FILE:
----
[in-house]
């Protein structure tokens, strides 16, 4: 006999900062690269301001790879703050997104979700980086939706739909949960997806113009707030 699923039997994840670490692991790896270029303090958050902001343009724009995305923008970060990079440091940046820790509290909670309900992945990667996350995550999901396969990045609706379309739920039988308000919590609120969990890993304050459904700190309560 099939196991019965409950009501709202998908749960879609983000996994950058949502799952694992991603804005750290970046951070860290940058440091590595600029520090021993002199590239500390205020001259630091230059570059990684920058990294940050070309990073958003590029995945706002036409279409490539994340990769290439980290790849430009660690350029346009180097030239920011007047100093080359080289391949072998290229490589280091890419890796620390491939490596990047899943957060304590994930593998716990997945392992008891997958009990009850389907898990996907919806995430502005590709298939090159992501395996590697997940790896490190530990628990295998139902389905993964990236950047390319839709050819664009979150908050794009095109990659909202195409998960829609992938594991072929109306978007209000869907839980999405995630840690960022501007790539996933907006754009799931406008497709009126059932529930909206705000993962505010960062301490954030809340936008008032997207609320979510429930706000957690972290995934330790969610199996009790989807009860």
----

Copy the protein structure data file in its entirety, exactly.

[in-house]
């Protein structure tokens, strides 16, 4: 006999900062690269301001790879703050997104979700980086939706739909949960997806113009707030 699923039997994840670490692991790896270029303090958050902001343009724009995305923008970060990079440091940046820790509290909670309900992945990667996350995550999901396969990045609706379309739920039988308000919590609120969990890993304050459904700190309560 099939196991019965409950009501709202998908749960879609983000996994950058949502799952694992991603804005750290970046951070860290940058440091590595600029520090021993002199590239500390205020001259630091230059570059990684920058990294940050070309990073958003590029995945706002036409279409490539994340990769290439980290790849430009660690350029346009180097030239920011007047100093080359080289391949072998290229490589280091890419890796620390491939490596990047899943957060304590994930593998716990997945392992008891997958009990009850389907898990996907919806995430502005590709298939090159992501395996590697997940790896490190530990628990295998139902389905993964990236950047390319839709050819664009979150908050794009095109990659909202195409998960829609992938594991072929109306978007209000869907839980999405995630840690960022501007790539996933907006754009799931406008497709009126059932529930909206705000993962505010960062301490954030809340936008008032997207609320979510429930706000957690972290995934330790969610199996009790989807009860």